Saturday, April 18, 2015

Lava Thief Presents - Deej Dhariwal, The Brackish, Vena Cava and Repo Man

10th April - The Scary Canary Stourbridge







I’ve really loved Deej’s solo appearances in the past and the devotional moaning of this new material (soon to be released by Zam Zam so I hear) was certainly hitting the spot. Revolving the ear in tonal overwrites, looping shadows roasted on antsy spans of stretched guitar. A canvas that excavated some lovely intensity, as sticky keystrokes were added and things became symphonically templed. A contemplative vibe, banked in some beautiful chordage that in turn incubated the return of noisier climbs, the Walkman additions clawing nicely at the pick-ups, full of swamping swirling creatures dying to a refrain of fading guitar energies.





The Brackish were the surprise of the evening, having never heard them before. Essentially a battle of two guitars, with bass and drums stretching the improvised tangle, they exerted some lovely tight knots of intrigue. A union of bouncing multiples that bled almost seamlessly with the on screen Patrick McGoohan trampoline fighting his opponent. Weird chemistry indeed, cubist thrown, shapeshifting fragments of jazzy rawness, Arto curves caught in the lock groove twang of Reich and Can wriggling with bouts of three-fingered lightning - bloody superb.

An action packed night and there were still two bands to go.







Loved the way Vena Cava’s melodies seemed to dangle on the promise of explosive noise, the bass ploughing the leaping percussions, a furrow buzzing with gliding chord and a hazing of light caught crystal. Tightly wound atmospheres steeped in Eastern promises and released in wholesome MBV grit, a post-gothic sensibility crawling in deliciously dirty wah monkeys that burned all sacrificial in your lugholes. A persuasive force to be reckoned with!







The chaotic love of Repo Man ended the night superbly with everything converging, chewing at its figure head vocalist. His vocal nails scratching poetic visions, panoramic dystopias, and spittle rich comedies between belches of queasy saxophone. The two guitarists veering like drunkards, dishing out a barrage of jarring energies that filled you head with delicious tangles whilst the drummer attempted to hold majesty over a salvo coloured sky.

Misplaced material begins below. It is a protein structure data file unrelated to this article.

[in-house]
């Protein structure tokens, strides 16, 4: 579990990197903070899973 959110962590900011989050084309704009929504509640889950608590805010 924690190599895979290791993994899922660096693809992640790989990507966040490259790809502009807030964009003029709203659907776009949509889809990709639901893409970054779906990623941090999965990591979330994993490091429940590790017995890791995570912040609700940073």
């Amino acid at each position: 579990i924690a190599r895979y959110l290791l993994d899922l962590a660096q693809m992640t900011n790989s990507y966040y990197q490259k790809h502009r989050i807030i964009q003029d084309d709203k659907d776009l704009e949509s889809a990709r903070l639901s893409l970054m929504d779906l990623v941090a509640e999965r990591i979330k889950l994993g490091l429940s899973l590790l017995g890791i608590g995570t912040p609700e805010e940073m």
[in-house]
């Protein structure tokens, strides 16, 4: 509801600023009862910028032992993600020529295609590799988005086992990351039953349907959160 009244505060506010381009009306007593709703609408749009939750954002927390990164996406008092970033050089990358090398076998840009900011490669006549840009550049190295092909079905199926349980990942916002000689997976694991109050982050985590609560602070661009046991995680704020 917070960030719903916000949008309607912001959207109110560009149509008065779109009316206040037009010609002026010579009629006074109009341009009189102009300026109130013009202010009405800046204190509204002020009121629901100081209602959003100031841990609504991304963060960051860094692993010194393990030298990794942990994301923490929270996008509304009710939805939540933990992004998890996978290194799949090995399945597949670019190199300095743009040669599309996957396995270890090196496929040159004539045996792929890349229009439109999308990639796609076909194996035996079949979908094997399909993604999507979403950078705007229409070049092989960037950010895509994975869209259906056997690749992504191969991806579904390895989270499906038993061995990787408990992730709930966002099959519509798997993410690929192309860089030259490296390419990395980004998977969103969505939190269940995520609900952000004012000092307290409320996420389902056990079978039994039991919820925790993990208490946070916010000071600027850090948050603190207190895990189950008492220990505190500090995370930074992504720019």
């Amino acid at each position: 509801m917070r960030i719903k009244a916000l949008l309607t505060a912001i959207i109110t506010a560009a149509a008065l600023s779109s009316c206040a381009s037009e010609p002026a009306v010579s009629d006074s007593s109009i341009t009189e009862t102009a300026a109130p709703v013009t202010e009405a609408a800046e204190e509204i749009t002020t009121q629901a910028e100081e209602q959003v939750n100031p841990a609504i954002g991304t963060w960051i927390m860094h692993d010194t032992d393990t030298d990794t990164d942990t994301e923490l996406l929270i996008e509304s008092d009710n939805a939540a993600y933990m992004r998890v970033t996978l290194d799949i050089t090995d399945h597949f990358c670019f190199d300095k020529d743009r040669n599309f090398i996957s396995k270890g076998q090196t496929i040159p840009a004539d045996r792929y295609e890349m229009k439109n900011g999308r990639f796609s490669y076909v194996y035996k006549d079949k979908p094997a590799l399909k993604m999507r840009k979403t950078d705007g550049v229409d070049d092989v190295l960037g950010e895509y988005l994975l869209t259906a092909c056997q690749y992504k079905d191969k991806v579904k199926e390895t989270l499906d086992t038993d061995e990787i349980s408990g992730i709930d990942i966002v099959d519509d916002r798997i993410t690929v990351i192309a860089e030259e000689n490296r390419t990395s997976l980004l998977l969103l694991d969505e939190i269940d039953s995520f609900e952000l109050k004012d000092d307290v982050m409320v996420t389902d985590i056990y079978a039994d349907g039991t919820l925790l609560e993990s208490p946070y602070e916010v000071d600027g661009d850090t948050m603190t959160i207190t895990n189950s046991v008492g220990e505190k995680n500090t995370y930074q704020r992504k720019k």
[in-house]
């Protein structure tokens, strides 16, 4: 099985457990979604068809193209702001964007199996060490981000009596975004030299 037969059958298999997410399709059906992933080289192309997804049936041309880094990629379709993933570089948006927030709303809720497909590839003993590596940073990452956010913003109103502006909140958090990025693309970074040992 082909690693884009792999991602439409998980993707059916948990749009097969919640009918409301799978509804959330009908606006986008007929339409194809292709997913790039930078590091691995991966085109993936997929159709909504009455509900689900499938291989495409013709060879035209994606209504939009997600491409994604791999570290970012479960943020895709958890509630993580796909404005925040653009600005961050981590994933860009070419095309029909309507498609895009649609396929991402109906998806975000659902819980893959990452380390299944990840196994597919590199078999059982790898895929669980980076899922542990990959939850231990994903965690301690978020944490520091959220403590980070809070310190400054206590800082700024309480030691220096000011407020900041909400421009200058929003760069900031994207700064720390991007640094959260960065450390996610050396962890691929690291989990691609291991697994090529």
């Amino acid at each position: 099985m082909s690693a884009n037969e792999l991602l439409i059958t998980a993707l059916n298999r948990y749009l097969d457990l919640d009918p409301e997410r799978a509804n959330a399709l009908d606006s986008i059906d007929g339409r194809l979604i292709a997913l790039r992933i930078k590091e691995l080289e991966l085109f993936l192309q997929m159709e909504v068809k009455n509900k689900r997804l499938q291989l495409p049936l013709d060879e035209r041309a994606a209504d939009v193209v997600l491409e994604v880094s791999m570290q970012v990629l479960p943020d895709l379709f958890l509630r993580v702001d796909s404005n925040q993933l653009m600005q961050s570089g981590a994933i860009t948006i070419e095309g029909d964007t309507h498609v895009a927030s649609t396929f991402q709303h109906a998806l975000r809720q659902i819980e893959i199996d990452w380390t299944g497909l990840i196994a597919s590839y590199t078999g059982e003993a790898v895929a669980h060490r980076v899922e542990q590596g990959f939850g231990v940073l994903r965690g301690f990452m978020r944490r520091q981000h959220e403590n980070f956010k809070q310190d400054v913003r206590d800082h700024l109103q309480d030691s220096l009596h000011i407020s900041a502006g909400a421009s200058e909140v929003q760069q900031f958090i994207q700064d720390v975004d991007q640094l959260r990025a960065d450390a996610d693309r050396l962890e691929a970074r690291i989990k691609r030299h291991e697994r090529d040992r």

Sunday, February 15, 2015

Gainer - Dead Gum



The fold out sleeve holding this baby together is a delight for the eyes. Its overprinted black imagery singing from beneath a golden glow of textured stock inkling at the album’s corroded essence. The struggling definition of the half buried vocals, that healthy scouring of frustration eating into the machined percussives. Tastes forged in Dead Gum’s Lost Decade and a myriad of other releases, a mood finely focused and now purring your ears in song like chunks. The type Sonic Youth used to make back in the 80-90’s, gnarly pearls that held you in their imagination, tore into your complacency, and telescoped your soul.

A shimmering dissatisfaction that the albums opener Float holds so dear. It’s vocals like a suitably forlorn Thurston Moore knuckling round a cyclic growth of frets, kisses of Bakelite percussion and hand claps holding the momentum beautifully as it cruises through some gorgeously hammered plummets. A crafted beast that is caught in an eerie tractor beam of vortexing saliva that’s Black Glass. A disintegrating circus of desolate texturing with a moaning spectre wandering through the rubble of its heart. A brief experimental verve, climbing from its knees and then straight into the razored drums of Afraid of heights, at its core a wobbling undercurrent that seems to be tracing uncertain feet along the edge of a multi-storey, those snared percussives constantly prodding and poking with guitars (all noisy and barbed) swerving around hungry for catastrophe. A carmine red bite of delicious geometries vertigo(ing) the pelvic slide of words. A vibe that’s economical, evocative and spot on to which the following Regain ties to a spiralling melody banked by suitably strung out beats. Something deliciously Ian Curtis like chased by fret sirens - visceral termites gnawing at the cooling skin of the song.

A gentle dip into flickering ambience breaks the tension in the form of At Poseidon's Beach, a lower case Sargasso withering into a ribbon of migratory starlings, tourmalined rotaries that set you up afresh for the brilliant Dare. A song that takes the adrenaline of Afraid of heights machined edgings and repurposes them onto a pounding foetal ultra sound as the vox oxidises on iridescent guitars that seem to be pulling at reddening scabs.

It’s deliciously dark, forlorn fayre bristling with brittle rhythmics that stab attentively. Cross cut in textures that brew up plenty of energy and suck you into deciphering the lyrical mysteries that run though it all like a pivoting skewer. Keen’s guitar yarnings casting shadows over the sobering half lit delivery like a tangled forest dripping with its frustrations.

The Asphalt Smell is another highpoint…kicks out the tempo like a spinster winged runaway chewing over some manic episode, hotly pursued by a weird howling underbelly and beats scarred in guzzling electronics. Electronics that continue on Thread in a drool of elastic and wincing wave lengths succumbed by the echo chambered stagger that plays Paul Daniel buzzsaws with your brainbox. By the time everything signs off on a Jesus and Mary Chain homage that is Out of My Mind you’re left with a definite need to re-immerse as Pan yells incoherently from the centre of the carnage and the whole caboodle finally grinds to an abrupt halt.